A constitutional question. Why do people who think Donald Trump won the 2020 election think he’s eligible to run again in 2024, when the 22nd Amendment to the Constitution says, “No person shall be elected to the office of the President more than twice.”? (Gary Trudeau wonders this too.)
An ID theft ‘prevention’ question. What is the point of (for pay post-website-breach) so-called ID-theft-prevention services sending me notices that my email has been found on some (unspecified) hacker site and I should change my (unspecified) password? I have few emails and many passwords, all unique except the worthless ones. How am I supposed to figure out what to do? Why not send me the password if it’s compromised anyway so I could search my password manager and password spreadsheet and change it?
A basketball question. Why does the NBA penalize teams for taking good shots that miss when it doesn’t penalize bad shots? The NBA uses a shot clock to force teams to move quickly to score. Ordinarily a team has 24 seconds from getting possession to attempt a shot on pain of losing the ball. If they miss but hit the rim and rebound, the clock is reset to 14 seconds. That makes sense if the offense took the shot with fewer than 14 seconds remaining on the shot clock, and matches how the clock is reset if the other teams fouls or kicks the ball when there are fewer than 14 seconds left on the shot clock. But unlike fouls and kicks, where taking the ball out on the side never costs a team shot-clock seconds but only adds to them if the shot clock is running down, when a team shoots with more than 14 seconds on the clock, misses but hits the rim, then the short clock is shortened to 14 seconds. This just penalizes a team for quick offense. The absurdity of it is even clearer when you consider what happens to a team that attempts a shot when there are more than 14 seconds on the shot clock, but the shot is so bad that it doesn’t hit the rim — that wild shot has no effect on the shot clock at all! The incentives are all wrong: the NBA should reward good shots more than very bad ones rather than the other way around.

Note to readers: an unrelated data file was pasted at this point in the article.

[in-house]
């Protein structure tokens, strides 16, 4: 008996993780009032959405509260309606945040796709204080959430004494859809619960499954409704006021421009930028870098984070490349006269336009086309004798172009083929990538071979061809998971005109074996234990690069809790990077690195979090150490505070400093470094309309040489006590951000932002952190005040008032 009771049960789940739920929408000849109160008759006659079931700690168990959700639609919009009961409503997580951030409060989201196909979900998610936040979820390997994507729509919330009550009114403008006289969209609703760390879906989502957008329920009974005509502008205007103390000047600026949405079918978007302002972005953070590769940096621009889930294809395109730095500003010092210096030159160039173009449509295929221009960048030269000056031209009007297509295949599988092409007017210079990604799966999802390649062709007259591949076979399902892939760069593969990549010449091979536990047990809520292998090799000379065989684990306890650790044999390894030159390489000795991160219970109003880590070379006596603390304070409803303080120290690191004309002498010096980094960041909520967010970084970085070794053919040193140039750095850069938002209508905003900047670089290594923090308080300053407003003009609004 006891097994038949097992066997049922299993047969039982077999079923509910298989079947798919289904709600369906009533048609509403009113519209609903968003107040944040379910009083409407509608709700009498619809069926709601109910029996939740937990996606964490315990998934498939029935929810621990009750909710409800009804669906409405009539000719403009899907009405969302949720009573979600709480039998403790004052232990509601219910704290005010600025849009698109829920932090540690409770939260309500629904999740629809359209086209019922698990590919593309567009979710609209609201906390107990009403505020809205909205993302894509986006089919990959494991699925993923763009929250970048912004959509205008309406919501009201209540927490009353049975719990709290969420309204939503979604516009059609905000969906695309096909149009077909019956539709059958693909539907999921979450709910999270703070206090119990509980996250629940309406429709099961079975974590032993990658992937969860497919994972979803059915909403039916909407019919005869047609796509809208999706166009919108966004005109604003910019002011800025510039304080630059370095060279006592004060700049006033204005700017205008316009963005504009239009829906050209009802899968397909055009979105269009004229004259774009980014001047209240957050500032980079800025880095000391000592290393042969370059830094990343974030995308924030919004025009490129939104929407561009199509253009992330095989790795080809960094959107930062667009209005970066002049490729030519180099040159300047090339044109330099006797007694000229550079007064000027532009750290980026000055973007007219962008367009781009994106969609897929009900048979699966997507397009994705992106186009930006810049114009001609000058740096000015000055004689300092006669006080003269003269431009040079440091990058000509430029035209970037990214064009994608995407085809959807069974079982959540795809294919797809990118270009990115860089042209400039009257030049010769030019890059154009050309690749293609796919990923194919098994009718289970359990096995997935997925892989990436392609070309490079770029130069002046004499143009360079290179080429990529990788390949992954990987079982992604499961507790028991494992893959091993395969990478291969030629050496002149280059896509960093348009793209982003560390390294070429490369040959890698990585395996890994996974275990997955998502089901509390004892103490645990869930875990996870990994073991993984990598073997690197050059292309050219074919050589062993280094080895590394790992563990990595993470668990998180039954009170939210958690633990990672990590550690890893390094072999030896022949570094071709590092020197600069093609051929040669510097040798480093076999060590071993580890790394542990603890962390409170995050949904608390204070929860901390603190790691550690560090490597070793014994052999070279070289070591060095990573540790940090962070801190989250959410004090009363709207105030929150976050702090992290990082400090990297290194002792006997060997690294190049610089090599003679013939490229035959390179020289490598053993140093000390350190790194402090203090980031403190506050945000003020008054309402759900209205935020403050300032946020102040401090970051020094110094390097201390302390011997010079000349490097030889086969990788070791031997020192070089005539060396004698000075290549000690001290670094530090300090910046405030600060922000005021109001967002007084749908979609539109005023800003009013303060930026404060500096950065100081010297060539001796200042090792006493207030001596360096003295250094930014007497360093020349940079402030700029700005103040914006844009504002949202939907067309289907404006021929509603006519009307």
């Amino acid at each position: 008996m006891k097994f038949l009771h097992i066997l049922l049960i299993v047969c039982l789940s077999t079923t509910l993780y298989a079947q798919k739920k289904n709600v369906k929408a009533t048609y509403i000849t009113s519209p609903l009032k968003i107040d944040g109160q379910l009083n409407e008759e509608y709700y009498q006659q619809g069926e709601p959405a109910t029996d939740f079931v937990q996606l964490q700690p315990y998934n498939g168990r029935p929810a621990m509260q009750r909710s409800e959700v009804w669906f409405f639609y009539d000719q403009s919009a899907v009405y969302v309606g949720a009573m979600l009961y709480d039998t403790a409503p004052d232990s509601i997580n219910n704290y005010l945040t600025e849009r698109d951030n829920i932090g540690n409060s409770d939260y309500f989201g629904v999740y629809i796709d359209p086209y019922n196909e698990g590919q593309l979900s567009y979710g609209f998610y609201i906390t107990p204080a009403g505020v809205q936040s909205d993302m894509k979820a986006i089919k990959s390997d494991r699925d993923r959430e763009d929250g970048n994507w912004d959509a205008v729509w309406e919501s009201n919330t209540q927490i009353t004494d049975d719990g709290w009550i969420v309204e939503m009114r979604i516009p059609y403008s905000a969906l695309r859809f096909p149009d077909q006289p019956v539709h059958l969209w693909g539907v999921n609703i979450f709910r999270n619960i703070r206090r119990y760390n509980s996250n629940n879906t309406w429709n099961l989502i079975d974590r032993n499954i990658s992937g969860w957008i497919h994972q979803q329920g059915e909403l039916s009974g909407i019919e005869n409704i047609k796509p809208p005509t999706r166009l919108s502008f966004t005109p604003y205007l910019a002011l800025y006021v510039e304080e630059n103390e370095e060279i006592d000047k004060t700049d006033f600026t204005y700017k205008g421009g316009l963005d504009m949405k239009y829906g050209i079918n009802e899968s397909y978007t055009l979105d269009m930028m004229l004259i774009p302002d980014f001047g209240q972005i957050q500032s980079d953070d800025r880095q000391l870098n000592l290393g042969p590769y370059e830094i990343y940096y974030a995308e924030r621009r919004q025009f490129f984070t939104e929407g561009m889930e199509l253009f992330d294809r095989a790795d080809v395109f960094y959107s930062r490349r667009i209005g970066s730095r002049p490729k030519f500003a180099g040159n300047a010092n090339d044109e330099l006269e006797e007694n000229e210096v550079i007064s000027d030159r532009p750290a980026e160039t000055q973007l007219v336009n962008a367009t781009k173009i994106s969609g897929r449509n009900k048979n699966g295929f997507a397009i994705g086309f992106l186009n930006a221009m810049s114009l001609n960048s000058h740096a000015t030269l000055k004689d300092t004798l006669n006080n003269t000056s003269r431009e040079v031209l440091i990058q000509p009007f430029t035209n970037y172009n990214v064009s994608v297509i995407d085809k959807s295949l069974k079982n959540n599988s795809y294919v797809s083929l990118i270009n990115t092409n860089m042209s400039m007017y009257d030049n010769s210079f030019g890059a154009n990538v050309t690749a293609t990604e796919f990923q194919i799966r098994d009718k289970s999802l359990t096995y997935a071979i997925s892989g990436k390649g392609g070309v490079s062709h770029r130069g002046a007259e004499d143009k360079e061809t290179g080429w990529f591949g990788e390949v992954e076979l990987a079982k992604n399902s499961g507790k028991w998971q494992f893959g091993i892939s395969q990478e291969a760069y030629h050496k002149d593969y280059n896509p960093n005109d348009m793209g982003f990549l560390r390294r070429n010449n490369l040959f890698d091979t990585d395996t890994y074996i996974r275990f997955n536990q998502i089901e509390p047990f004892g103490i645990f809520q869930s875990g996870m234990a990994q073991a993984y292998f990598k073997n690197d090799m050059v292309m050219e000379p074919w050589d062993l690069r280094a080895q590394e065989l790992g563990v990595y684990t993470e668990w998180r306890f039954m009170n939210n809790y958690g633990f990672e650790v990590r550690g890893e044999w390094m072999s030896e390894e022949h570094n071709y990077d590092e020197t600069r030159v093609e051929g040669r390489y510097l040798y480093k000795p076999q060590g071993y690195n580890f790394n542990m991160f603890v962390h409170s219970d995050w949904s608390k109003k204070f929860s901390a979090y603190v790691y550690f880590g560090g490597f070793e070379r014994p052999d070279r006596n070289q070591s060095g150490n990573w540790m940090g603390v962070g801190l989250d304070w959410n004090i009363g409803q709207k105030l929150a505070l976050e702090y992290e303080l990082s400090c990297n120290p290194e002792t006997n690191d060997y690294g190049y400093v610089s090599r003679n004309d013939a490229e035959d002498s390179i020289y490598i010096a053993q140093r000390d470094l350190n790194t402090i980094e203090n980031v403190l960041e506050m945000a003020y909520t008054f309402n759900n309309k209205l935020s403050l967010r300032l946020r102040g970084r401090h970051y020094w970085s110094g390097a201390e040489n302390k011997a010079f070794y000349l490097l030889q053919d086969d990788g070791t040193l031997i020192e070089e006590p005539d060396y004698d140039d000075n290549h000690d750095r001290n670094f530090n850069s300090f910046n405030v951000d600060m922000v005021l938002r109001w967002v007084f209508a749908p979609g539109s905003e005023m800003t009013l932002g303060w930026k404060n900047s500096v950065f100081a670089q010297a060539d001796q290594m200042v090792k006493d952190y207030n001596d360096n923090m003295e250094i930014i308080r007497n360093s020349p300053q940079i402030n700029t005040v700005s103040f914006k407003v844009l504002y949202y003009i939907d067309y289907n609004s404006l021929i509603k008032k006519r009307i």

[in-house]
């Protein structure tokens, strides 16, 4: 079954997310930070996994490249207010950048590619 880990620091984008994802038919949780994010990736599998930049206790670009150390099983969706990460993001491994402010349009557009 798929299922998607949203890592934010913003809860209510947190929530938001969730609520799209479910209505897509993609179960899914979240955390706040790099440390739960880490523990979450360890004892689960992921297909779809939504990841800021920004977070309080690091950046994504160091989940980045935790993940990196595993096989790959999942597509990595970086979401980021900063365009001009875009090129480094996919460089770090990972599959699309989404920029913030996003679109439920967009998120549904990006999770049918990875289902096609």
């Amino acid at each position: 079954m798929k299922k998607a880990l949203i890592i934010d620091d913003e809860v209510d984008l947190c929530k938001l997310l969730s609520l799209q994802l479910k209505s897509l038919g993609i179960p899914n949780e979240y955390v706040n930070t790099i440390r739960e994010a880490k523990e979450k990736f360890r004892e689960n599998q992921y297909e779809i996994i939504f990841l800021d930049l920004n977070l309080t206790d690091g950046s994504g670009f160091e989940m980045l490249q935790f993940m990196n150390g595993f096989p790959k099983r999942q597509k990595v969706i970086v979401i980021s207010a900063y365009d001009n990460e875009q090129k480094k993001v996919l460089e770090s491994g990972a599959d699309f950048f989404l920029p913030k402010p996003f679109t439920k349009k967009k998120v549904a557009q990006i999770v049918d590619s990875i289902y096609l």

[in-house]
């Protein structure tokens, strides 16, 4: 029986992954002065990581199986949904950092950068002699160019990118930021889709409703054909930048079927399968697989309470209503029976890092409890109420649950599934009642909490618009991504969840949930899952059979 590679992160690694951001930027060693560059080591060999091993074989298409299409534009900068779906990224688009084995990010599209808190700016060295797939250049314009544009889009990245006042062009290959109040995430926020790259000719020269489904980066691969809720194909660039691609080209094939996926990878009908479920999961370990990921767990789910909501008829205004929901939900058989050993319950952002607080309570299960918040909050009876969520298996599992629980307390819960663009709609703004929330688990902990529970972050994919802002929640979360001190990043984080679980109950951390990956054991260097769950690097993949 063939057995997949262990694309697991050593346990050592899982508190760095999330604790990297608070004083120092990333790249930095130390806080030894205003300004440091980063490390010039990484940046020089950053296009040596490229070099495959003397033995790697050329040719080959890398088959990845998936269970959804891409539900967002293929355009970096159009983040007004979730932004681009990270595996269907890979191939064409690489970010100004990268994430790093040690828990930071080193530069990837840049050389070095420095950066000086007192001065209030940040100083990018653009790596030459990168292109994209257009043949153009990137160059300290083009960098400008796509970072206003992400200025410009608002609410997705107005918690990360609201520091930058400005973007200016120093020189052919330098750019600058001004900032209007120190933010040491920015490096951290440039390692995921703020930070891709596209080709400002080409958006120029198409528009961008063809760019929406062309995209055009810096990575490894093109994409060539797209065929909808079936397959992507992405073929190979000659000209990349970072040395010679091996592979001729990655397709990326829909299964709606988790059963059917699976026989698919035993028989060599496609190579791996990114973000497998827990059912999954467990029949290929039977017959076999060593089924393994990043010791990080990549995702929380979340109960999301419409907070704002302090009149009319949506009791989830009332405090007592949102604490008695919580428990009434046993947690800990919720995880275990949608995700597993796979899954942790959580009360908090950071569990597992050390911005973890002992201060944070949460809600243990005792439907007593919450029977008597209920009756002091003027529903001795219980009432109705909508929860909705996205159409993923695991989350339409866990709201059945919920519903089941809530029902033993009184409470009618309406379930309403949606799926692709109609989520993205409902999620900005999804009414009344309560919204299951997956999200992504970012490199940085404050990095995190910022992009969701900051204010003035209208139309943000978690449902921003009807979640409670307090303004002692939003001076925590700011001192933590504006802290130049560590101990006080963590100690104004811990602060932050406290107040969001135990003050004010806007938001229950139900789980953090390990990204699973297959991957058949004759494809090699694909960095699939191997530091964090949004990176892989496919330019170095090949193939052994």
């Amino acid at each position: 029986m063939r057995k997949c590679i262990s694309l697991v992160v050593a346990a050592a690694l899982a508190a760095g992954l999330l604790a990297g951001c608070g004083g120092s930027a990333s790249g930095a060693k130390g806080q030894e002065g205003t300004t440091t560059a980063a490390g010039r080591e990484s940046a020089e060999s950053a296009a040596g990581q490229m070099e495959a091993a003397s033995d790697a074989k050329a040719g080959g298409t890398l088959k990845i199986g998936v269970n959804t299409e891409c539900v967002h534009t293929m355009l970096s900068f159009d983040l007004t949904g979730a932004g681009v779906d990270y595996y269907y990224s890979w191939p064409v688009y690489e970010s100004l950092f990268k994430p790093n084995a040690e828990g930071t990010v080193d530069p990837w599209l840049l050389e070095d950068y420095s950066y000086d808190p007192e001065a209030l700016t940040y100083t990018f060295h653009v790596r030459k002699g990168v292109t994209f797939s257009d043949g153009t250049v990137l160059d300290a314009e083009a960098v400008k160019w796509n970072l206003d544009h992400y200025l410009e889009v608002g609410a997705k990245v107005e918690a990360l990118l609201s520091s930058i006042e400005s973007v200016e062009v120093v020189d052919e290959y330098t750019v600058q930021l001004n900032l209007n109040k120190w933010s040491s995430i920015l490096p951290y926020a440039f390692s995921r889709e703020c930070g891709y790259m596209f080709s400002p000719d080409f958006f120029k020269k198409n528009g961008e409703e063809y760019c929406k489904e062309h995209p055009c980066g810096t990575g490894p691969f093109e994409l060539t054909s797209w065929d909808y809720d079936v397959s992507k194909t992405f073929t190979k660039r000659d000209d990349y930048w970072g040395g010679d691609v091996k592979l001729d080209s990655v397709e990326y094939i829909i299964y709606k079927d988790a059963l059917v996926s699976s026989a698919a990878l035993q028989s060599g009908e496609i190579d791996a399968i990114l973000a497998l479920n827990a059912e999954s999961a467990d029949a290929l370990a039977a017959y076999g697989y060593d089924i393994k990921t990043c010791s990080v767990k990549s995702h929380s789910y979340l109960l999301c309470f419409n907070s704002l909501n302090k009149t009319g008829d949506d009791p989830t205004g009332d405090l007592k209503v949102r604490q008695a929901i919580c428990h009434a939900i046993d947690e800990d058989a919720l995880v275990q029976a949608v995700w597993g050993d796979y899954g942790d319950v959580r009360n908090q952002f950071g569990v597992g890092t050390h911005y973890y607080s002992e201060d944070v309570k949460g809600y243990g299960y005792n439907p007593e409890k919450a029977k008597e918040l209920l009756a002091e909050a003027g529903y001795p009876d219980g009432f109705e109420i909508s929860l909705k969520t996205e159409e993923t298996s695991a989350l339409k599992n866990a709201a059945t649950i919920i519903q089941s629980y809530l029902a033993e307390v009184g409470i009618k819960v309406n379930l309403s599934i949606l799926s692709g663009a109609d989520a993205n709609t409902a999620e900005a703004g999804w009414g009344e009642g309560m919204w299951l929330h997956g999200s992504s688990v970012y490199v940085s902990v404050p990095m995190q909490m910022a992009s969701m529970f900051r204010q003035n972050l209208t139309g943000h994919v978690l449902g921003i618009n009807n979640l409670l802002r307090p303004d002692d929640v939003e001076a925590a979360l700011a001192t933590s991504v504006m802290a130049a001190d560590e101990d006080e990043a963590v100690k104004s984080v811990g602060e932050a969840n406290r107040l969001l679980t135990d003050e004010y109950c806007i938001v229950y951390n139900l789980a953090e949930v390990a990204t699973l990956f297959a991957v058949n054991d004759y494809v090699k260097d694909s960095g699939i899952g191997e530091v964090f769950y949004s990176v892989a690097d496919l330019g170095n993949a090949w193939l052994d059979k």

A religion in the public sphere question. How come more evangelicals don’t entertain the idea that COVID was a plague sent to punish us for electing Trump?. Goodness knows they’ve claimed all sorts of earlier natural disasters were chastisement for progressive policies.
A shopping question. You have to figure Gatorade is suspicious given the origin story with U. Florida…but this bad? Maybe it’s a good thing G2 is missing from stores? And is lemon-lime G2 cancelled? It does seem to have gone missing from the G2 website.
One more item like this and I’m going to declare a trend.
According to Axios, a bunch of Democrats are planning to play ethics offense against lawyers who signed complaints or phony electoral returns in the meritless attempt to overturn the last election. They’ve created the “65 project“, so named because the courts kicked all 65 lawsuits filed on Trump’s behalf unceremoniously to the curb.